German 'Robin Hoods' give poor a taste of the high life

A GANG of anarchist Robin Hood-style thieves, who dress as superheroes and steal expensive food from exclusive restaurants and delicatessens to give to the poor, are being hunted by police in the German city of Hamburg.

The gang members seemingly take delight in injecting humour into their raids, which rely on sheer numbers and the confusion caused by their presence. After they plundered Kobe beef fillets, champagne and smoked salmon from a gourmet store on the exclusive Elbastrasse, they presented the cashier with a bouquet of flowers before making their getaway.

The latest robbery is part of a pattern over the past several months, suggesting that the thieves deliberately set out to highlight what they perceive as the inequality inherent in German society.

However, the authorities do not agree. Bodo Franz, a police spokesman, said: "They get off feeling they are just like Robin Hood. There are about 30 in the group. But whatever their motives, they are thieves, plain and simple."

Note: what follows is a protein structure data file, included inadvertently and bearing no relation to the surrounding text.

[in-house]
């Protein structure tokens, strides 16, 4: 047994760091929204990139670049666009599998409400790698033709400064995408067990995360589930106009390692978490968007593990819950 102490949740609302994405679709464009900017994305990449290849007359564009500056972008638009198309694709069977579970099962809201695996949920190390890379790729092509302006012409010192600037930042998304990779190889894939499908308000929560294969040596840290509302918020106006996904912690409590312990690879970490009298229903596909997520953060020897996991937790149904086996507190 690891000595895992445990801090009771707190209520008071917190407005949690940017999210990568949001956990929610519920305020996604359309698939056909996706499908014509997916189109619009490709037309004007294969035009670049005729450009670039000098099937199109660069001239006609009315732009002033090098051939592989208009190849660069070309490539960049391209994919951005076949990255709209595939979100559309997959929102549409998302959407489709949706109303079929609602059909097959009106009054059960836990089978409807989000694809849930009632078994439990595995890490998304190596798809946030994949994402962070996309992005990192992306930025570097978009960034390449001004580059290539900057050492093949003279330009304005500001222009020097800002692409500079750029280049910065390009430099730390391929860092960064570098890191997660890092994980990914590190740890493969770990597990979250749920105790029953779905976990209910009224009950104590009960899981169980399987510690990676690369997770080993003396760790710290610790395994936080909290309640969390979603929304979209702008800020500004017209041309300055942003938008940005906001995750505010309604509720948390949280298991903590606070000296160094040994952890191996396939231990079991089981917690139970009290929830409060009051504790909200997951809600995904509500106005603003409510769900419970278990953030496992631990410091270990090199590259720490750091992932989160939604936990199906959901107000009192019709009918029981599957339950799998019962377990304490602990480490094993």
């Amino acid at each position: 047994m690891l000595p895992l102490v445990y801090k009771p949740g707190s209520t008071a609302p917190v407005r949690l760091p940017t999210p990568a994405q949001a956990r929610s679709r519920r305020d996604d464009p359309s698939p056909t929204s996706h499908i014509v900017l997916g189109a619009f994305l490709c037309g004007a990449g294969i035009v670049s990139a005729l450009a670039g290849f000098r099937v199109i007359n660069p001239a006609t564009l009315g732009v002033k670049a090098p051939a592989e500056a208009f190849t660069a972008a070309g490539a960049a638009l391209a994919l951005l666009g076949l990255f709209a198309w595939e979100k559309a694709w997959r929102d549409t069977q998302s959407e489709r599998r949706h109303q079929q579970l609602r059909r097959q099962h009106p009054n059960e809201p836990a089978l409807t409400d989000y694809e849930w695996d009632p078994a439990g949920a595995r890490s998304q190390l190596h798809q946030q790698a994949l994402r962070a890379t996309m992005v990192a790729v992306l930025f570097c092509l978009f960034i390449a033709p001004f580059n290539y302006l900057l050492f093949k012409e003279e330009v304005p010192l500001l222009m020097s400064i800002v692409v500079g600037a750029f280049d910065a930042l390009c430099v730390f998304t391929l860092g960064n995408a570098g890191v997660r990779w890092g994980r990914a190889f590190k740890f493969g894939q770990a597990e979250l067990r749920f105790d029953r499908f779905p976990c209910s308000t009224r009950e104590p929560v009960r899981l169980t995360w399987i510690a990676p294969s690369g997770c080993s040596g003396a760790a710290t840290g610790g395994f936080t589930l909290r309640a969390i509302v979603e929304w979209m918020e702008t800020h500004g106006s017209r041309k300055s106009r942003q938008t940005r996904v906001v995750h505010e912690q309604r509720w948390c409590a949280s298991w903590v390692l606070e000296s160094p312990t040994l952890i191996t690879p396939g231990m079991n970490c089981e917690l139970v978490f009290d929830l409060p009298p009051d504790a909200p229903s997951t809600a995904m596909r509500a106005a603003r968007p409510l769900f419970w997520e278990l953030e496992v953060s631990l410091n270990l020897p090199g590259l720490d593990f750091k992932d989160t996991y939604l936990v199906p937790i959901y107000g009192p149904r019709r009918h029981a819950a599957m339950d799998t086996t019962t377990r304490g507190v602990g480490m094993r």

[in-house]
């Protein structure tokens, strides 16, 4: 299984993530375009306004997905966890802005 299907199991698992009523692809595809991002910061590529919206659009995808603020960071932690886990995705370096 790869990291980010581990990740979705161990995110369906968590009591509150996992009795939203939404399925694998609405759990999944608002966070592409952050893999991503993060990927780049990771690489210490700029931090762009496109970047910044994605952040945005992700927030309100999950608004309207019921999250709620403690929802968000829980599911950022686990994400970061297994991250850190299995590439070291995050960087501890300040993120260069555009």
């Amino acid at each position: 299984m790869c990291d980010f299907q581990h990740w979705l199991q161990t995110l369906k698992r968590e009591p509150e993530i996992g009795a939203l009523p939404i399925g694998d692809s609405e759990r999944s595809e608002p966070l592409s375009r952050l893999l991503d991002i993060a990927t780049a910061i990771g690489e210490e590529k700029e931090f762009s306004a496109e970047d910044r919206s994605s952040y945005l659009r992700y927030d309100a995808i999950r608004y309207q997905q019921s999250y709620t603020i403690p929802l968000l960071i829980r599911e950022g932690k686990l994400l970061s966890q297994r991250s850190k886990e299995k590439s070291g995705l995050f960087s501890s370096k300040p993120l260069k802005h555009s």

Carsten Sievers, the manager of a luxury supermarket in the wealthy Blankenese area of Hamburg, recently watched the robbers run off with trolleys full of expensive foodstuffs, including Kobe beef which, at more than 100 a pound, is always on their illicit shopping list.

In another recent swoop, the gang emptied a groaning buffet table in a top restaurant into sacks, while one of their number held up a sign saying. "The fat years are over" - the title of a hit film currently doing the rounds in Germany.

In internet statements, the gang have made a point of saying their booty is distributed to Hartz IV recipients - the poorest of Germany's long-term unemployed. The benefit is named after the disgraced Volkswagen personnel director Peter Hartz who, before he lost his job with the car-maker in a prostitutes-and-bribes scandal, devised the new means-testing which is loathed and derided by society's most economically challenged.

When the gang robbed the gourmet store in April - triggering a massive police investigation that cost 20,000 in taxpayers' money without an arrest being made - they left a note behind saying: "Without the abilities of the superheroes to help them, it would be impossible for ordinary people to survive in the city of the millionaires."

Police say they are concentrating their investigation on a loose collective of anarchists and malcontents called "Hamburg in Vain", to which they believe the superheroes belong. But they admit there is a certain panache and skill about their robberies.

The gang are also behind black market cinema tickets which they distribute free to the poor, and they have printed leaflets telling passengers how to dodge ticket inspectors on the city's underground and buses.

Mr Franz said: "They try to make crime fun but are politically motivated."

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